SCIFLI is an essential piece of NASA’s Artemis 1 mission, the first of several moon-bound missions scheduled for this decade. SCIFLI imaged the ascent on November 16th, paying particular attention to the effect of hot plumes of expanding gas from the Space Launch System (SLS). These plumes, invisible to the naked eye, were rendered visible by SCIFLI’s infrared imagery. SCIFLI’s infrared capabilities were also key to this mission since liftoff occurred in darkness, just after 2AM EDT, making visual imagery difficult to capture. The team used SCIFLI’s newly developed technology, SAMI (SCIFLI Airborne Multi-spectral Imaging System), which was created specifically for SLS. SAMI flew on the WB-57 aircraft—which was the second most tracked aircraft in the world on flightradar24.com during the mission. Artemis I’s ascent was SAMI’s first active mission.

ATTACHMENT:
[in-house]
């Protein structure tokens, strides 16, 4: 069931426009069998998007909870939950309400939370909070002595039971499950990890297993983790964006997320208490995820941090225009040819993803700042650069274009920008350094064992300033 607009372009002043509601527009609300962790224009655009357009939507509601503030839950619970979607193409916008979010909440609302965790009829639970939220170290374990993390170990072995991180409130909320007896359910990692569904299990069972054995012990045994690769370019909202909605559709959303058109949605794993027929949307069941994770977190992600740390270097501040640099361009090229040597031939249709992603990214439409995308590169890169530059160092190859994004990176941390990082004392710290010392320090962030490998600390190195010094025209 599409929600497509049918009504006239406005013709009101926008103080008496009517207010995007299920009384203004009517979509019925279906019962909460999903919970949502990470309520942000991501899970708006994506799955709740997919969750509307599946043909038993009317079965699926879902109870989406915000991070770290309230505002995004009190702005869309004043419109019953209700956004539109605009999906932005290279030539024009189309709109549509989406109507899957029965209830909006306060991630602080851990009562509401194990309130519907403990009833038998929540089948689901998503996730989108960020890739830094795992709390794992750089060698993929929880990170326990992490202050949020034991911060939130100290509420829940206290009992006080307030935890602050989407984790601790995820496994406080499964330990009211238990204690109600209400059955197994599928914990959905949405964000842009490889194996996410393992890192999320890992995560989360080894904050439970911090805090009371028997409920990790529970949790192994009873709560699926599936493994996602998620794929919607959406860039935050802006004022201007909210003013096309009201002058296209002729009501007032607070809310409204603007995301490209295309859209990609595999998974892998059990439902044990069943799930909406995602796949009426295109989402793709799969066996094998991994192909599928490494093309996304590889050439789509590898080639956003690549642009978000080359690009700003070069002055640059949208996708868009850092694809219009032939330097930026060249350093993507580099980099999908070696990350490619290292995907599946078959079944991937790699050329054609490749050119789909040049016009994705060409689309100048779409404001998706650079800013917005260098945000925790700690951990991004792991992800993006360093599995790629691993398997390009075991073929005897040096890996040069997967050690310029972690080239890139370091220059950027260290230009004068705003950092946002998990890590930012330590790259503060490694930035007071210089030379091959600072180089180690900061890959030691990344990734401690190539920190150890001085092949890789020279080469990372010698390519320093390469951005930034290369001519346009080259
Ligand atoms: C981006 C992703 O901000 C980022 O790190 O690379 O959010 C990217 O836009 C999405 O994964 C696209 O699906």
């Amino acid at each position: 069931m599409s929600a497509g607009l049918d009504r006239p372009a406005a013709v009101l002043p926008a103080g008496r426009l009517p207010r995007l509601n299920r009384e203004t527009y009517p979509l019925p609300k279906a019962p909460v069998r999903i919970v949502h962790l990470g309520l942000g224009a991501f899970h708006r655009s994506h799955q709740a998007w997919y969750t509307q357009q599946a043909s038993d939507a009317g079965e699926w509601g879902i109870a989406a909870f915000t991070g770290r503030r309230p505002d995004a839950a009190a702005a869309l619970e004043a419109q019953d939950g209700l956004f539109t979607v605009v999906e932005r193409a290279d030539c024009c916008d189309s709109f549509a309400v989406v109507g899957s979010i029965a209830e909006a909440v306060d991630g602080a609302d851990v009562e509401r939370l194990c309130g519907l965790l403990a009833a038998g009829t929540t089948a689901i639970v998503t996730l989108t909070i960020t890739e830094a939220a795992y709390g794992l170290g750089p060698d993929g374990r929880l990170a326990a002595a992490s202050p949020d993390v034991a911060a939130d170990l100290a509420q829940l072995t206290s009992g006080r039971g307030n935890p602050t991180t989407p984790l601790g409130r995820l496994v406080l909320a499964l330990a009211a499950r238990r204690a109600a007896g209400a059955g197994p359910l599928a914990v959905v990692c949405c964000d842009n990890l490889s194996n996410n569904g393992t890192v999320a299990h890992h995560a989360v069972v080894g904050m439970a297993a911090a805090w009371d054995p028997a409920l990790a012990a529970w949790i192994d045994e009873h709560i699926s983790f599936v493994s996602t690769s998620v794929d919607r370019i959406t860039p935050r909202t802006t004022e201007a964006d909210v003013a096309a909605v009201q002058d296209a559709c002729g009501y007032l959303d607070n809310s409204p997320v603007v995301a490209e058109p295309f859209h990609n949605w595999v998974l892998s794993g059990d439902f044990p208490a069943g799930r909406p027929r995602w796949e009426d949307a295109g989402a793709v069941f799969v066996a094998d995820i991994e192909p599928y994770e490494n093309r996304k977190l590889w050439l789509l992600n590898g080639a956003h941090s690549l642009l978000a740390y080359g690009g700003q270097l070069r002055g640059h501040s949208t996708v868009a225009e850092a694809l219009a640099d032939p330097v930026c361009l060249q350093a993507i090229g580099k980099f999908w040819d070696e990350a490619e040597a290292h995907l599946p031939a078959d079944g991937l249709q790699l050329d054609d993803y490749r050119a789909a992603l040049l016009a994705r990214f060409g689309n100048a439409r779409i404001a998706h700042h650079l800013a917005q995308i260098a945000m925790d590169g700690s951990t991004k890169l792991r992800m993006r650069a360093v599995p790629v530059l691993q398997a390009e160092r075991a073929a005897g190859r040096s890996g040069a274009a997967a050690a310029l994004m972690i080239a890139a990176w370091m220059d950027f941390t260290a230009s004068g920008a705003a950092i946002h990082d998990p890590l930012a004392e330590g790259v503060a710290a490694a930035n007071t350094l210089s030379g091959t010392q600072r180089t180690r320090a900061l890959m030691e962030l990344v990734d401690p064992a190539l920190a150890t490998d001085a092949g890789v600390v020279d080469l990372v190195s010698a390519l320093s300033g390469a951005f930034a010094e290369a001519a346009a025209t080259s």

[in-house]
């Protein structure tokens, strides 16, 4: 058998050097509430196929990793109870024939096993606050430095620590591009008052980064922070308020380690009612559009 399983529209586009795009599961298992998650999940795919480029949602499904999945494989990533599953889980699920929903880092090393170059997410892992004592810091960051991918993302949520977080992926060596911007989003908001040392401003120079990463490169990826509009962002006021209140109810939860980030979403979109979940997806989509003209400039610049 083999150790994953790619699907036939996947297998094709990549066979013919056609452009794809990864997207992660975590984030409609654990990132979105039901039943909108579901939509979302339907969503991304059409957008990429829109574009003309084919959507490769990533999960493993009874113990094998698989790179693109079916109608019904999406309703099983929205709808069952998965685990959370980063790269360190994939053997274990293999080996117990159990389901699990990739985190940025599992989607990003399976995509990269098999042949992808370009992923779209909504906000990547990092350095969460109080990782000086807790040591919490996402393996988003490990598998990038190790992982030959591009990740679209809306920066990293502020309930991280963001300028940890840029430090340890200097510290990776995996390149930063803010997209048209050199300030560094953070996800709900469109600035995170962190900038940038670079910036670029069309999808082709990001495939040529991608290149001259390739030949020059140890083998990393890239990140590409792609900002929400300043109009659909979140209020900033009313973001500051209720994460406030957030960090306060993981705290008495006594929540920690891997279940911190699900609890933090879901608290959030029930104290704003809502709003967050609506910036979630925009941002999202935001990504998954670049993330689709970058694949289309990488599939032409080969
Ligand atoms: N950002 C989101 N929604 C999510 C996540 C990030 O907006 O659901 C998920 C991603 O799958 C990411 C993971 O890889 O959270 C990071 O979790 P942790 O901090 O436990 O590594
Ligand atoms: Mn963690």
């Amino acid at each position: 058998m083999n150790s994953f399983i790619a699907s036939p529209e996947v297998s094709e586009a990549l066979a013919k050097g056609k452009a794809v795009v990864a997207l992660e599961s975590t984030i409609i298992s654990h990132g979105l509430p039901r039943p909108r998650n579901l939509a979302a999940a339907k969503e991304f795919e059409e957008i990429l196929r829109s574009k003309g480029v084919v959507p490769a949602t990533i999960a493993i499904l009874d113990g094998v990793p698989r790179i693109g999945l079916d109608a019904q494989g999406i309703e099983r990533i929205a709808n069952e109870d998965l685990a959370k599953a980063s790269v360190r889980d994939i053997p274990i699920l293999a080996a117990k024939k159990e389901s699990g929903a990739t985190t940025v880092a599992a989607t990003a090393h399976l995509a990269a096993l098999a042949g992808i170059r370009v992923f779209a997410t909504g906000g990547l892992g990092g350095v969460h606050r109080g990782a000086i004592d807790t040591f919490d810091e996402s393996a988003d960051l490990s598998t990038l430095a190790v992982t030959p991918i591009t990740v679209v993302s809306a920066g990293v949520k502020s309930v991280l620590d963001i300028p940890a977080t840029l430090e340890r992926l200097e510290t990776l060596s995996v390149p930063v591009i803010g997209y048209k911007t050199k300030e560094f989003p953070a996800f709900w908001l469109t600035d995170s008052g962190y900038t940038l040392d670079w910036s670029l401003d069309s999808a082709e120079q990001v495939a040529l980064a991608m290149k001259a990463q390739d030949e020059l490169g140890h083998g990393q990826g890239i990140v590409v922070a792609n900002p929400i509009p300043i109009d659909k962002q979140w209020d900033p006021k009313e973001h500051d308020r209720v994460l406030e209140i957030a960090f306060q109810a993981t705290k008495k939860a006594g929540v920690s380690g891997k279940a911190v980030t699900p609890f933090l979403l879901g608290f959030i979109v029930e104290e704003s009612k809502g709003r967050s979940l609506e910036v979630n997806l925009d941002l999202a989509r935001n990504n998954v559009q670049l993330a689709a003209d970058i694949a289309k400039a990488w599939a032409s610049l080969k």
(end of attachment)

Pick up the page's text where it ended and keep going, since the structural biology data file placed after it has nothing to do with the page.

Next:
In addition to SAMI’s in-flight imagery, SCIFLI provided support for ground imagery collected by MARS Scientific. Imaging objectives included the same plume-induced flow separation SAMI targeted, as well as SRB (Solid Rocket Booster) separation and images of the base heat shield. In addition to infrared and visual imagery, SCIFLI helped gather telemetry data. Partnering with the Global Hawk Skyrange program, SCIFLI coordinated a modified RangeHawk that flew over the Pacific to gather telemetry during a potential satellite blackout period.